President Joe Biden on Monday announced a number of nominations to the Department of Homeland Security (DHS), including two who were oftentimes frequent critics of the previous president’s anti-immigrant policies and, if confirmed, will now lead top immigration agencies with the department.

The New York Times reports that the president has nominated “progressive” Tucson, Arizona, police chief Chris Magnus to be the new Customs and Border Protection (CBP) commissioner, and former U.S. Citizenship and Immigration Services (USCIS) chief counsel and immigrant rights advocate Ur Jaddou to be the agency’s new director.

The president’s nomination of Magnus, who is openly gay, marks a significant shift (to say the least) from former acting commissioner Mark Morgan, who joined an anti-immigrant hate group since the previous administration ended.

Biden “chose not a veteran of the agency but rather a progressive police chief who promoted community policing efforts while overseeing departments in Tucson and Richmond, Calif,” the report said. “Mr. Biden was compelled to choose him because of those efforts to reform departments, as well as his recent work policing a city close to the U.S.-Mexico border, according to a White House official.”

Like The Times notes, Magnus was critical of former Attorney General Jefferson Beauregard Sessions III’s attacks on so-called “sanctuary cities,” penning an op-ed in the newspaper in 2017. He wrote at the time that “Tucson is not technically a sanctuary city. But we are close to the border with Mexico and take pride in being welcoming to immigrants. Yet the government has warned us that our grants are in danger.” 

Magnus warned that “harsh anti-immigrant rhetoric and Mr. Sessions’s reckless policies ignore a basic reality known by most good cops and prosecutors: If people are afraid of the police, if they fear they may become separated from their families or harshly interrogated based on their immigration status, they won’t report crimes or come forward as witnesses.”

Before being named to the Biden transition team, Jaddou served as former USCIS chief counsel under the Obama administration and then as DHS Watch director, shining a light on USCIS’s radicalization under the previous administration.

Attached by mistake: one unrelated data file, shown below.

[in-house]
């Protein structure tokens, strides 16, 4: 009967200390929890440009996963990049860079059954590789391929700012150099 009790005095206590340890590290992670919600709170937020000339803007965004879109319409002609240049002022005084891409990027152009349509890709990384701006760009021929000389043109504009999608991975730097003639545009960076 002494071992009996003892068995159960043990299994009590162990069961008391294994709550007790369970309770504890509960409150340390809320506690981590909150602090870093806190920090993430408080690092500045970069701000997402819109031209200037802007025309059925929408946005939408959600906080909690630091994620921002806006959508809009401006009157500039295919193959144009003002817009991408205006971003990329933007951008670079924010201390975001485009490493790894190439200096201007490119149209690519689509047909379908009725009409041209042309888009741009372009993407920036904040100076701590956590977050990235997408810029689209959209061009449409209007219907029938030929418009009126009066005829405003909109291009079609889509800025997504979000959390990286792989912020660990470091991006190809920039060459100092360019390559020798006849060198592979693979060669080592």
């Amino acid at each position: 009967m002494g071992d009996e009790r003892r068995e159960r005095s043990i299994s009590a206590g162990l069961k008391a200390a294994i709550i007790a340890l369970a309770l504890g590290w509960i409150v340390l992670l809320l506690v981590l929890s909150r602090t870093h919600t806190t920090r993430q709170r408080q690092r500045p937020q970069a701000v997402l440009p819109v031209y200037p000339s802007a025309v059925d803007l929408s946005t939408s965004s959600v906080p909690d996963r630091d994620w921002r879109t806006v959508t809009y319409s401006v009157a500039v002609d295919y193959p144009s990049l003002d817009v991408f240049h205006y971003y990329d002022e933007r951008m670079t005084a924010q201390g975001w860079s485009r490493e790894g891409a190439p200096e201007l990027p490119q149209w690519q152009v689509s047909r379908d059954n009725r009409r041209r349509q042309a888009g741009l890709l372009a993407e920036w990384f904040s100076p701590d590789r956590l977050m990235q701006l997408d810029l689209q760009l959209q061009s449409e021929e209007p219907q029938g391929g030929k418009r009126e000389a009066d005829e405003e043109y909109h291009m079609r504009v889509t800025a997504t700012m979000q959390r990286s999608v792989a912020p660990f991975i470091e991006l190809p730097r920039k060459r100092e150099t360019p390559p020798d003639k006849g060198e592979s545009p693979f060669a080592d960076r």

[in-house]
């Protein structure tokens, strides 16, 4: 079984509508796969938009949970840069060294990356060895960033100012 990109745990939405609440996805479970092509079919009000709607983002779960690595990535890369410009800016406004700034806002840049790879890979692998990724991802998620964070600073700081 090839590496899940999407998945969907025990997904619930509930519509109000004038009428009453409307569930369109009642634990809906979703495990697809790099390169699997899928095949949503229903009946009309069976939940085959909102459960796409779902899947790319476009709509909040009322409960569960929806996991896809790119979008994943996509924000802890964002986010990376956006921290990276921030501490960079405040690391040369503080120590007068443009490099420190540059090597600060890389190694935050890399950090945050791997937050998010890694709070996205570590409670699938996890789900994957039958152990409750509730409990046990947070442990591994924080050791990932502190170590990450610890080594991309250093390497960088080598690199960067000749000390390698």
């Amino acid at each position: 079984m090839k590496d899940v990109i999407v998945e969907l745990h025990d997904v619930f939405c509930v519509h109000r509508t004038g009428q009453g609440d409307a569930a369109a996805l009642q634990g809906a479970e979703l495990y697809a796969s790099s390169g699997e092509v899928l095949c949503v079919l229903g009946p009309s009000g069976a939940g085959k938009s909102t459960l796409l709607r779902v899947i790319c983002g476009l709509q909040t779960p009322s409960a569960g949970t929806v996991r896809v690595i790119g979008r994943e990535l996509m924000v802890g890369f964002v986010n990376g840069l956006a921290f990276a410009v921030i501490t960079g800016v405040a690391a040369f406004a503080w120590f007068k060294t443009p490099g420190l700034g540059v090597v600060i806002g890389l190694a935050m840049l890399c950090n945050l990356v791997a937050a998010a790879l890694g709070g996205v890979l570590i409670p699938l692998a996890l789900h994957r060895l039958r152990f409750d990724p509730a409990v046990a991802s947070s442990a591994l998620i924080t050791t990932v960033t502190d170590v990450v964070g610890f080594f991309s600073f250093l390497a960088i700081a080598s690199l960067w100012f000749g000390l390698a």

In her selection to the transition team, BuzzFeed News journalist Hamed Aleaziz had noted it was “a sign that the upcoming Biden admin understands that USCIS will need to be a big focus—it’s less well known as ICE but has been transformed under Trump.” I mean, the illegal appointment of anti-immigrant loudmouth Ken Cuccinelli to the agency says it all. And, in the final weeks of the previous administration, USCIS was among the agencies ordered to not make any contact with the president-elect’s team.

“Glad to see the Biden Admin appoint highly qualified people to get the job done, especially @UrJaddou who will bring years of immigration experience and knowledge of USCIS to #holdUSCISaccountable,” tweeted American Immigration Lawyers Association director of government relations Shev Dalal-Dheini. “No surprise at all that Ur Jaddou (an excellent choice) will be leading USCIS, but the choice of CBP Commissioner is fascinating,” tweeted American Immigration Council’s Aaron Reichlin-Melnick. “A ‘progressive police chief’ from a border town is a very, very different choice than normal.”

While CBP now has a nominated commissioner, The Times notes the Biden administration still has not nominated anyone to ICE, which has not had a Senate-confirmed director since the end of the Obama administration. The previous administration’s acting director, Tae Johnson, was left in that position by the new administration.

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